National / International News

Lallana completes £25m Liverpool move

BBC - Tue, 2014-07-01 05:36
Southampton captain Adam Lallana completes a £25m transfer to Liverpool after the England midfielder passes a medical.

Trident 'in UK's national interest'

BBC - Tue, 2014-07-01 05:35
It is in the UK's national security interest to keep the Trident nuclear weapons system, a group of former ministers, diplomats and generals say.

'Celebrity' claim of Jayden killer

BBC - Tue, 2014-07-01 05:33
The ex-boyfriend of murdered Jayden Parkinson told a prison worker he was a "celebrity", a court hears.

Erdogan to run for Turkey presidency

BBC - Tue, 2014-07-01 05:30
Turkish Prime Minister Recep Tayyip Erdogan is to run for president in the August election, the ruling AK Party confirms.

Thousands Rally In Hong Kong To Call For Democratic Vote

NPR News - Tue, 2014-07-01 05:16

Activists are threatening to blockade the city's financial district unless China allows a free and fair vote to elect Hong Kong's leader.

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Keane named Aston Villa assistant boss

BBC - Tue, 2014-07-01 05:05
Roy Keane returns to club football as he is named the new assistant manager at Aston Villa, working under Paul Lambert.

West Midlands PCC dies aged 59

BBC - Tue, 2014-07-01 05:05
West Midlands Police and Crime Commissioner Bob Jones dies aged 59.

VIDEO: House of Commons

BBC - Tue, 2014-07-01 04:50
MPs condemn the murder of three Israeli teens who were abducted in the West Bank.

VIDEO: Harris plaque 'likely to be removed'

BBC - Tue, 2014-07-01 04:45
The Mayor of Perth in Western Australia has told the BBC that a plaque to the disgraced entertainer Rolf Harris is likely to be removed from the city of his birth.

Skimpier Health Plans Could Impose Big Out-Of-Pocket Costs

NPR News - Tue, 2014-07-01 04:42

Insurers and some Democratic senators say people should have a cheaper option on the health exchanges. But those plans may leave people with painfully high copays and deductibles if they get sick.

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Third baby in feed probe dies

BBC - Tue, 2014-07-01 04:41
A third death linked to contaminated hospital feed for premature babies has died, according to Public Health England.

Energy firms hacked by 'Dragonfly'

BBC - Tue, 2014-07-01 04:38
US security firm Symantec unearths a hacking campaign led by a group known as Dragonfly that hit more than 1,000 energy firms in North America and Europe

Pakistan 'disrupts terror bases'

BBC - Tue, 2014-07-01 04:35
Pakistan's army says it has severely disrupted militant bases in North Waziristan, despite reports that many militants left before troops moved in.

Labour plans regional 'powerhouses'

BBC - Tue, 2014-07-01 04:25
Labour leader Ed Miliband promises to devolve £30bn of spending to English regions and create regional super-councils to shift power away from London.

AUDIO: Pub burglar says sorry after 22 years

BBC - Tue, 2014-07-01 04:23
Cheshire pub owners have been sent a cheque and letter to say sorry for a theft that happened 22 years ago.

Hitler Youth tweet candidate resigns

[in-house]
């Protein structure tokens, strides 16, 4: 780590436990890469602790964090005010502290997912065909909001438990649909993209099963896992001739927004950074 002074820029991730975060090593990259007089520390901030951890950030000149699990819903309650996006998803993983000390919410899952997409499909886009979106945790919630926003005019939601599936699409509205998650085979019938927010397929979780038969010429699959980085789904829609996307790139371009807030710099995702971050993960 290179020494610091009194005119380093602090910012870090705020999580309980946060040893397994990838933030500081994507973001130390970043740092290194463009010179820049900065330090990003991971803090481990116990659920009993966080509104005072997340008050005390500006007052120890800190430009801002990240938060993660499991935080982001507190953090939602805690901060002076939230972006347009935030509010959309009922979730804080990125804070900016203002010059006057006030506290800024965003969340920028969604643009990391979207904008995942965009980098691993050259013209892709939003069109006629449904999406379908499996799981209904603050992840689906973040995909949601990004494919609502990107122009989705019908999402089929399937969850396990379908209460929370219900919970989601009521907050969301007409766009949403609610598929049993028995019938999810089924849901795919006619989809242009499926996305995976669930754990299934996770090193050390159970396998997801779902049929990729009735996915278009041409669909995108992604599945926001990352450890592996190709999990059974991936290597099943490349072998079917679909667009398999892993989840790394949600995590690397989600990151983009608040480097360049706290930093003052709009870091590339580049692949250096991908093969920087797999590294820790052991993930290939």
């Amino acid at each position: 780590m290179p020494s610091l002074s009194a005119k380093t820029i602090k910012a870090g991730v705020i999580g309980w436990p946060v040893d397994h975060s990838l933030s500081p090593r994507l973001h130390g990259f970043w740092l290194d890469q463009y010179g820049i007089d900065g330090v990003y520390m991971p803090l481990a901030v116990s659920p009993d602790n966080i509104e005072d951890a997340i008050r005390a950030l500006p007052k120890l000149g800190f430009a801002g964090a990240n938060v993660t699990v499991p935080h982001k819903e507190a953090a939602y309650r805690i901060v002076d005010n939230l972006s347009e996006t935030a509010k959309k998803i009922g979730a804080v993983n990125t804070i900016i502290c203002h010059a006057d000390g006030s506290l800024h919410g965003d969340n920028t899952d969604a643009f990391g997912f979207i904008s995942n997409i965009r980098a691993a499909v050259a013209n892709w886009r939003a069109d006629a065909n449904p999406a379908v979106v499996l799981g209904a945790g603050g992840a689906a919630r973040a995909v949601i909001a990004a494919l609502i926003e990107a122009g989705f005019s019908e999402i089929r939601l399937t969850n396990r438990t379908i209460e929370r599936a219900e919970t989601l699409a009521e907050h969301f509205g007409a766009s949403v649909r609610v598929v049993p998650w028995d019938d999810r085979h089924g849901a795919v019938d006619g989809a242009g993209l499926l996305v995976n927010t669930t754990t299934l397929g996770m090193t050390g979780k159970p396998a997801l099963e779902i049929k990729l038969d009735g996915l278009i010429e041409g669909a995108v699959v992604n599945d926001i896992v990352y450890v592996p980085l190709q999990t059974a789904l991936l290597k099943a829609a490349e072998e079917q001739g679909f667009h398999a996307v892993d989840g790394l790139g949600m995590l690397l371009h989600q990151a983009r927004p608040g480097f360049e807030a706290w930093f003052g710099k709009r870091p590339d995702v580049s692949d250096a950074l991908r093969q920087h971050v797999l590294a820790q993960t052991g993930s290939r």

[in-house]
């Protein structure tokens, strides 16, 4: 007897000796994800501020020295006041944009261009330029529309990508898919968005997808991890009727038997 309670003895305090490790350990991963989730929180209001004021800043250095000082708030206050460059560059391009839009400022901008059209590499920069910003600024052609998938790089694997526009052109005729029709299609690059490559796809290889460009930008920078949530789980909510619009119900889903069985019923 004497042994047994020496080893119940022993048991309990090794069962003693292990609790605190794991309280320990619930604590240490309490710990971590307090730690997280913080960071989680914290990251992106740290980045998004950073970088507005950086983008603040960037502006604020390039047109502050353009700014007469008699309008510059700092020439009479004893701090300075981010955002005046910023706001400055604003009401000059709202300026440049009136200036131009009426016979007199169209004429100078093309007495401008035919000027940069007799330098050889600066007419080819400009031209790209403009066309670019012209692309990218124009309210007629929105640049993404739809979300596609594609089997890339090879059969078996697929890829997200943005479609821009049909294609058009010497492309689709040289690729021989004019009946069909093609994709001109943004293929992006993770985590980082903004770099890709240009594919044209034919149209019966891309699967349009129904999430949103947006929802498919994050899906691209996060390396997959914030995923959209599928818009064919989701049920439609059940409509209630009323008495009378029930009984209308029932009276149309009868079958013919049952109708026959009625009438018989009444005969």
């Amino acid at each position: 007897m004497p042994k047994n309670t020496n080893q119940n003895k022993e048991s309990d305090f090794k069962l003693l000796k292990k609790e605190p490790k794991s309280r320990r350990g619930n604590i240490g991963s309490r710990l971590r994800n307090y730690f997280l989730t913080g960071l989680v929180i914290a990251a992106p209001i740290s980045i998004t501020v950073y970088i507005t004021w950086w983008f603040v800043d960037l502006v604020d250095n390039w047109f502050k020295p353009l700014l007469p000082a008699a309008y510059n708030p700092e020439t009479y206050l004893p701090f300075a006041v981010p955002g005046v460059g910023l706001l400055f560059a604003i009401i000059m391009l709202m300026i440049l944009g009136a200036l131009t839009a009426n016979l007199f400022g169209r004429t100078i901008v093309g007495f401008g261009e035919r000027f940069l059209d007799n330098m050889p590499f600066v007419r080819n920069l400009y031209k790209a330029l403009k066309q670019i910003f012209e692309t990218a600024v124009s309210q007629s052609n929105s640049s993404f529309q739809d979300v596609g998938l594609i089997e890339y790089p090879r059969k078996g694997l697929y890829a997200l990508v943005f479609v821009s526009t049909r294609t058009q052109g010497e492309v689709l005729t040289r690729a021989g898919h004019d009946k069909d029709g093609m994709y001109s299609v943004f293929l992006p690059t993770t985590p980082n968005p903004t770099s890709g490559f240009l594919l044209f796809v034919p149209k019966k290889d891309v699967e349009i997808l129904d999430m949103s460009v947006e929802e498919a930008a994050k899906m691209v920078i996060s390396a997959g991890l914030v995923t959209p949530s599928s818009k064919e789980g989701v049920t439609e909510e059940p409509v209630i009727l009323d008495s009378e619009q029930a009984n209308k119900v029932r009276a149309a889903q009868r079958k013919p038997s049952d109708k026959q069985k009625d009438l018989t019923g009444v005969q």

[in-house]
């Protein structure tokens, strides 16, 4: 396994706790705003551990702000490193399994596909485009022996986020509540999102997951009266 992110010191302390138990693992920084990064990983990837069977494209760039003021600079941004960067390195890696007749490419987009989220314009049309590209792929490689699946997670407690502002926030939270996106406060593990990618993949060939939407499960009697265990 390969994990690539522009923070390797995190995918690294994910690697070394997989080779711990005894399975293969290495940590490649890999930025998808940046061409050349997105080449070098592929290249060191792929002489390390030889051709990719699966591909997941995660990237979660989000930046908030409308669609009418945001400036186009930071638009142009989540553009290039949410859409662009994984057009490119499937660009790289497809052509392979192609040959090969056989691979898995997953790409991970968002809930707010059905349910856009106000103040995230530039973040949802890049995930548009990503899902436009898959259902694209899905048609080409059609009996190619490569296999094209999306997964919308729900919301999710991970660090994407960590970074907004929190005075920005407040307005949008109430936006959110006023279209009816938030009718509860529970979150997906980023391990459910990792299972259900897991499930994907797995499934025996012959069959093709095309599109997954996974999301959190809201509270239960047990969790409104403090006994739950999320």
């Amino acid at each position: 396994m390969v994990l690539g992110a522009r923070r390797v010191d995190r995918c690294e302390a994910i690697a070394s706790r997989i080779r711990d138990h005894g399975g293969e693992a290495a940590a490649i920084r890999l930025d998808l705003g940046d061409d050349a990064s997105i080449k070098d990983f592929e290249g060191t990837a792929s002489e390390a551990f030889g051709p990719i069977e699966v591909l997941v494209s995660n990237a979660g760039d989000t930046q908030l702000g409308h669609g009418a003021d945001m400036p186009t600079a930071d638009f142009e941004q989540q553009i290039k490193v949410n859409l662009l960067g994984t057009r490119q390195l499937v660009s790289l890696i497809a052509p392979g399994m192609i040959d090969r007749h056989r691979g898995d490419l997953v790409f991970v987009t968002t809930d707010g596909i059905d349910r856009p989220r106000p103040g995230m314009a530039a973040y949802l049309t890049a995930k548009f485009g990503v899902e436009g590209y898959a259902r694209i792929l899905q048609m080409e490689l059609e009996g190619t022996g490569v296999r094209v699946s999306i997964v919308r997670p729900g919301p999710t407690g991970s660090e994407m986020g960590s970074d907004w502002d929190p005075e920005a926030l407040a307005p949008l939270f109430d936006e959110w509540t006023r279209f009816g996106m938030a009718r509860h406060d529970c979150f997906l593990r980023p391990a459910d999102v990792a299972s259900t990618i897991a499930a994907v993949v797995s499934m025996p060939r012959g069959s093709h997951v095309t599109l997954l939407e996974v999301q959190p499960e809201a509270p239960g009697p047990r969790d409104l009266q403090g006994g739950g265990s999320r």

BBC - Tue, 2014-07-01 04:11
A parliamentary candidate for Labour resigns after tweeting an image of the Hitler Youth in relation to a protest outside BBC Scotland's headquarters.

Nine jailed over Kevin McDaid death

BBC - Tue, 2014-07-01 04:08
Nine men are jailed for between eight and a half years and six months in connection with the death of a Catholic community worker in Coleraine.

Man admits killing sister and fiance

BBC - Tue, 2014-07-01 04:04
A young driver admits killing his sister and her fiance in a car crash, leaving his nine-week-old nephew an orphan.

More workers get crammed into less space

Marketplace - American Public Media - Tue, 2014-07-01 04:00

More people have jobs than before the Great Recession started, but office workers are cramped into less space than before. A lot of office space went empty during the recession, but a report from the real-estate information company Reis shows that only about half of that space has filled back up. 

It’s normal for office space to come back more slowly than employment, partly because offices often shrink more slowly than the workforce too.

"As you go into a recesssion and companies start to lay off employees, often-times the size of their physical footprint can’t shrink in accordance with that," says Ryan Severino, an economist at Reis. "So there tends to be a little bit of a mismatch."    

In other words, when companies bring back workers, a lot of them already have a bunch of extra space to put those people.  

Even when companies don’t have extra space — say, they were able to get out of their old lease and take a smaller space — increasing the footprint comes after hiring the people, and not until the old space gets tight.

"When you start doubling-up that office space, and start hearing complaints, you’re going to start planning," says  Susan Wachter, a professor at the Wharton School of business. "But you need to know the people are on board, and that you’re gonna need that space. And then, that too takes time." Budgeting for a move, for example, doesn't happen overnight.

This recovery has seen even less pickup of office space than previous cycles. Wachter also notes that open layouts, which require less space per employee, have become more popular.

World Cup match-fixing claims made

BBC - Tue, 2014-07-01 03:59
Cameroon football authorities are to investigate claims that seven players helped to fix games at the World Cup.
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